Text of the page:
After a vehicle has been damaged beyond standard repair, the insurance company will declare the car irreparable and deem it to be “totaled.” The vehicle is then issued a so-called “salvage title” so that if the vehicle is sold in the future, there will be a publicly-available record to any potential purchasers that it was significantly damaged in an accident or flood. Although a salvage title may be listed on Carfax, auto dealers are required by state consumer laws to disclose defects of which they are aware.

Notwithstanding the laws designed to protect unwitting buyers, some car dealers will purchase salvage vehicles to repair and then resell them for far above their actual value. To close the sale, such dealers often intentionally fail to disclose that the vehicle has a history of being damaged beyond standard repair. Typically the repairs are incomplete, and the workmanship is poor. If the car with an undisclosed history experiences further damage, the law provides that the dealer is liable for the buyer’s losses.

Salvaged vehicles are also treated differently by insurance companies. If a salvaged vehicle is damaged in a post-repair accident, an insurer may only pay the policyholder a certain percentage of the cost to repair it, or may refuse to pay nothing more than the vehicle’s current fair market value (which is typically very low for a salvage vehicle). There are currently thousands of vehicles in Pennsylvania and New Jersey that have been salvaged and resold without title disclosures.

Future defects and malfunctions arising from salvaged vehicles can cause harm to the new owner, but with legal representation, the victims of salvage fraud can recover damages in a consumer fraud lawsuit if the dealership intentionally and knowingly concealed that a salvage title was issued for the vehicle.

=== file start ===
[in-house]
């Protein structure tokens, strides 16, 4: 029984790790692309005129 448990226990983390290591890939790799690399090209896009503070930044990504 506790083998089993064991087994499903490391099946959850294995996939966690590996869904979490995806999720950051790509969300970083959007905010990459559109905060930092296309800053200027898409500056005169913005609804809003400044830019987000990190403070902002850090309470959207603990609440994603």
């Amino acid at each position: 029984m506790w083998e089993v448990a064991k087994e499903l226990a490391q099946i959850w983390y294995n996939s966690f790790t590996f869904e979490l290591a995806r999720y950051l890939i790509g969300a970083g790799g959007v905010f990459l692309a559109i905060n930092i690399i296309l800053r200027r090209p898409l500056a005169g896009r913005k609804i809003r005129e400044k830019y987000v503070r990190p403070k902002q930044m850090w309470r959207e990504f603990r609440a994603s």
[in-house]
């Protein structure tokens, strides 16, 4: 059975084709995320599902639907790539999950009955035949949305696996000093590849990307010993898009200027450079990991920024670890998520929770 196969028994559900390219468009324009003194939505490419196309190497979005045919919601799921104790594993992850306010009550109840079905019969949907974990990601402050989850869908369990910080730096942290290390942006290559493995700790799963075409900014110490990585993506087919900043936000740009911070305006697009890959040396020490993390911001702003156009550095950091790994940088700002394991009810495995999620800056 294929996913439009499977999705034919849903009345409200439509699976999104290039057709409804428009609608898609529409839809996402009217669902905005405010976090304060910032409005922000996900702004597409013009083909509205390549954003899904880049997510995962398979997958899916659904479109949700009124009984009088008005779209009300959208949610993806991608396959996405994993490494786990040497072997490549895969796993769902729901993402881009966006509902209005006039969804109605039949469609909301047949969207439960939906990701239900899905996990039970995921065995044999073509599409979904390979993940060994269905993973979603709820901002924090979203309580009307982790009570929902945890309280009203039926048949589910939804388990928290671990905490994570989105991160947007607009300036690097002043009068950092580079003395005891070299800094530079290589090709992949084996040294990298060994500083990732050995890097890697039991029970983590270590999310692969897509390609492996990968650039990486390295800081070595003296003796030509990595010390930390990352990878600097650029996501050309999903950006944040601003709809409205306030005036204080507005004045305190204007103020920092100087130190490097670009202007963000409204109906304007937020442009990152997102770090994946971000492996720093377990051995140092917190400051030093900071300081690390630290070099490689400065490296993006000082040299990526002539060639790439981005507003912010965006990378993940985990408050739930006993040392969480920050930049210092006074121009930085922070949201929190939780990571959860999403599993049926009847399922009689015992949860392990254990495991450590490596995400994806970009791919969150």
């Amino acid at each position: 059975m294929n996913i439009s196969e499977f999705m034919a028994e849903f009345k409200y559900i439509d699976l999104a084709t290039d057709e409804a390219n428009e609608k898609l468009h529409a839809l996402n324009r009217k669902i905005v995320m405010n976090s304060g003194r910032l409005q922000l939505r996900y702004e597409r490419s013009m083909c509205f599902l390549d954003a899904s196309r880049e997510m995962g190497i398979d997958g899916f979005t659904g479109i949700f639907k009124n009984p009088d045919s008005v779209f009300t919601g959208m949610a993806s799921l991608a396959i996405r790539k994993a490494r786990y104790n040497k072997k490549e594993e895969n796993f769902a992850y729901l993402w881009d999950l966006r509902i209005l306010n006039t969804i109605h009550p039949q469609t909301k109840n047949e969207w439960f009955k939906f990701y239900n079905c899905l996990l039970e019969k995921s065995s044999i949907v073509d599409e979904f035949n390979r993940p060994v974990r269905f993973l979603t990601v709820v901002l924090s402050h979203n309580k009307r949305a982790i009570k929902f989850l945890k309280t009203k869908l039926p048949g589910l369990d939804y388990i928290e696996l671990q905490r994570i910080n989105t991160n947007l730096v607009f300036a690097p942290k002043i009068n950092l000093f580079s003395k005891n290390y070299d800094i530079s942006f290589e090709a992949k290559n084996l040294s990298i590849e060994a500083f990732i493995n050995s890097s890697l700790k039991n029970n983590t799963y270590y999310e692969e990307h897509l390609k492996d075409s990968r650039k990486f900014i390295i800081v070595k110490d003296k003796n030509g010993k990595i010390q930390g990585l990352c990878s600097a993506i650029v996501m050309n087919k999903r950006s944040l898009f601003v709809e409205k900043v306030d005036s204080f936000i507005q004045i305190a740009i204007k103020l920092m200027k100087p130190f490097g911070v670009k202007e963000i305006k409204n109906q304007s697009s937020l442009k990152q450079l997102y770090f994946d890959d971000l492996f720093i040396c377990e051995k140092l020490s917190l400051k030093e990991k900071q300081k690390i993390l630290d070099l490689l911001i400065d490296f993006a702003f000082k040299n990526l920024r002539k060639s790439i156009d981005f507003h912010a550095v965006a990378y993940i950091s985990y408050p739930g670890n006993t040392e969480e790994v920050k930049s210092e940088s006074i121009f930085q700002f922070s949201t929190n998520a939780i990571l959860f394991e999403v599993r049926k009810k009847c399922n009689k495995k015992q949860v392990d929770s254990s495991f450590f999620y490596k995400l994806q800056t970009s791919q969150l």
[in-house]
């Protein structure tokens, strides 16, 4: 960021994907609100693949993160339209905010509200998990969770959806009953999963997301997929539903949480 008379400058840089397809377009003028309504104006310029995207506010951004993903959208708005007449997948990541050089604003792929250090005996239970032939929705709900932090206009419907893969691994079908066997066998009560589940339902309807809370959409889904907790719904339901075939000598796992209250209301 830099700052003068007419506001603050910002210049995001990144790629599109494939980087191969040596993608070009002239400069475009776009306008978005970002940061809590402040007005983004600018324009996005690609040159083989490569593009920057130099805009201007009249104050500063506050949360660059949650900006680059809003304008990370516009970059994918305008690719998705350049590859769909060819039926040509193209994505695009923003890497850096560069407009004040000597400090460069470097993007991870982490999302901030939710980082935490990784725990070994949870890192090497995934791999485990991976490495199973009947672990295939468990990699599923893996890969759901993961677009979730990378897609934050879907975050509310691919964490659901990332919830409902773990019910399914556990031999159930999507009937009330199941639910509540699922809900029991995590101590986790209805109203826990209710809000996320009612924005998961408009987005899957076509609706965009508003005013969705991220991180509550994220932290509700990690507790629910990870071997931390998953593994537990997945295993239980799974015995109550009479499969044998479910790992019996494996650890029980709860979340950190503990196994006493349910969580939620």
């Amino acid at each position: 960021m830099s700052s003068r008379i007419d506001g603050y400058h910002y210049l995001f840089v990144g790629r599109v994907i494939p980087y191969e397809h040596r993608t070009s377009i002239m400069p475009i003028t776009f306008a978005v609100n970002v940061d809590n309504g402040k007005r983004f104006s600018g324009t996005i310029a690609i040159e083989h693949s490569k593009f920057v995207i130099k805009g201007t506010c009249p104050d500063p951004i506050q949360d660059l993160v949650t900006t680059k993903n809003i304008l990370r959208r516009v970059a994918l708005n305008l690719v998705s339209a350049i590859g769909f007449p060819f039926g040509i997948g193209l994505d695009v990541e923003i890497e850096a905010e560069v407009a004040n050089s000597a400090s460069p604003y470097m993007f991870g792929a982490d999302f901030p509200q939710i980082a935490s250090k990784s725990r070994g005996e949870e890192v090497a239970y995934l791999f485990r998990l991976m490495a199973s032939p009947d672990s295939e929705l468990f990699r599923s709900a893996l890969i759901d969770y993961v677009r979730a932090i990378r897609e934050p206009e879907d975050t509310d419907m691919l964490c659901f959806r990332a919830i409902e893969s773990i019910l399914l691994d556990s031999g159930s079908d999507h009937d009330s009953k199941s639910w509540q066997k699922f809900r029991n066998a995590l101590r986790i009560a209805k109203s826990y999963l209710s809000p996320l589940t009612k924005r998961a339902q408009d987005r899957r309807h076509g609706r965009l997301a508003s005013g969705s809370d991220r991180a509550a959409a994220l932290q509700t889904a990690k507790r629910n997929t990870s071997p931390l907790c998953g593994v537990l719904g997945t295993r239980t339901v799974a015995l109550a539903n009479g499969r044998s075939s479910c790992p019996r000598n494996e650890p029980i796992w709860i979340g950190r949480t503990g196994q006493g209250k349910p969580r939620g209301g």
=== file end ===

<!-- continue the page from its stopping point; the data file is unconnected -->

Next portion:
If the driver and/or passengers are injured in an accident that was caused by undisclosed defects, the auto dealer can be also held liable in a personal injury lawsuit. Dealers engaged in illegal practices around salvage vehicles can also face other consequences, including fines and revocation of their license to sell cars.

Timothy Abeel & Associates Protects Car Buyers

At Timothy Abeel & Associates, we believe consumers have a right to be treated fairly and that auto dealers who engage in deceptive and unlawful practices must be held accountable. We have extensive experience in all aspects of consumer law and a well-earned reputation for successfully fighting for our clients’ rights. If you or someone you know has been the victim of auto dealer fraud, call our office today at 888.830.1474 for a free consultation or complete the contact form on our website. Someone on our friendly staff will respond to you promptly.